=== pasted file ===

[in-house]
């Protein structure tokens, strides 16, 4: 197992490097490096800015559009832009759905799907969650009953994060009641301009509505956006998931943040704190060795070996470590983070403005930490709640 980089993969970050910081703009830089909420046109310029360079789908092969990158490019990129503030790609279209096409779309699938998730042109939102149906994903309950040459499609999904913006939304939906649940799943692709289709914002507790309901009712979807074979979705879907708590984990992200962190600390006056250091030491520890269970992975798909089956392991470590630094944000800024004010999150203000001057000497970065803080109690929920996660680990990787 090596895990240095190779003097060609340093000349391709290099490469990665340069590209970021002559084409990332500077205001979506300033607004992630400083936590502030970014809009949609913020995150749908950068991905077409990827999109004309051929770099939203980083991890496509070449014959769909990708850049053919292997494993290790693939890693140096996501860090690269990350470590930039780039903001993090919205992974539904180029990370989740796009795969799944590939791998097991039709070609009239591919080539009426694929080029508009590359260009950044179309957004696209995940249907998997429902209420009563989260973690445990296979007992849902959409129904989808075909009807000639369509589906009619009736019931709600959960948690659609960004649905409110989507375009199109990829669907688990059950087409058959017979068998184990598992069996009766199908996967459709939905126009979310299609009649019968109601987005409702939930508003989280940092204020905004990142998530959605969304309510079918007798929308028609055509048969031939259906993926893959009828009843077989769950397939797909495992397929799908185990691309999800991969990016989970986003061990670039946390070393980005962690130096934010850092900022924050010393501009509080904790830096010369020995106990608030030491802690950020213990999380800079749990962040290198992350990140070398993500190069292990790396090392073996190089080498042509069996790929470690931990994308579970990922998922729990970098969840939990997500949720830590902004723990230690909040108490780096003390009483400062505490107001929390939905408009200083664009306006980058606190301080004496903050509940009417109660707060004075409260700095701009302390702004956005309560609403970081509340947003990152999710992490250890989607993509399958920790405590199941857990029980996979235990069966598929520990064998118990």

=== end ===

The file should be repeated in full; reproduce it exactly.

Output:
[in-house]
């Protein structure tokens, strides 16, 4: 197992490097490096800015559009832009759905799907969650009953994060009641301009509505956006998931943040704190060795070996470590983070403005930490709640 980089993969970050910081703009830089909420046109310029360079789908092969990158490019990129503030790609279209096409779309699938998730042109939102149906994903309950040459499609999904913006939304939906649940799943692709289709914002507790309901009712979807074979979705879907708590984990992200962190600390006056250091030491520890269970992975798909089956392991470590630094944000800024004010999150203000001057000497970065803080109690929920996660680990990787 090596895990240095190779003097060609340093000349391709290099490469990665340069590209970021002559084409990332500077205001979506300033607004992630400083936590502030970014809009949609913020995150749908950068991905077409990827999109004309051929770099939203980083991890496509070449014959769909990708850049053919292997494993290790693939890693140096996501860090690269990350470590930039780039903001993090919205992974539904180029990370989740796009795969799944590939791998097991039709070609009239591919080539009426694929080029508009590359260009950044179309957004696209995940249907998997429902209420009563989260973690445990296979007992849902959409129904989808075909009807000639369509589906009619009736019931709600959960948690659609960004649905409110989507375009199109990829669907688990059950087409058959017979068998184990598992069996009766199908996967459709939905126009979310299609009649019968109601987005409702939930508003989280940092204020905004990142998530959605969304309510079918007798929308028609055509048969031939259906993926893959009828009843077989769950397939797909495992397929799908185990691309999800991969990016989970986003061990670039946390070393980005962690130096934010850092900022924050010393501009509080904790830096010369020995106990608030030491802690950020213990999380800079749990962040290198992350990140070398993500190069292990790396090392073996190089080498042509069996790929470690931990994308579970990922998922729990970098969840939990997500949720830590902004723990230690909040108490780096003390009483400062505490107001929390939905408009200083664009306006980058606190301080004496903050509940009417109660707060004075409260700095701009302390702004956005309560609403970081509340947003990152999710992490250890989607993509399958920790405590199941857990029980996979235990069966598929520990064998118990």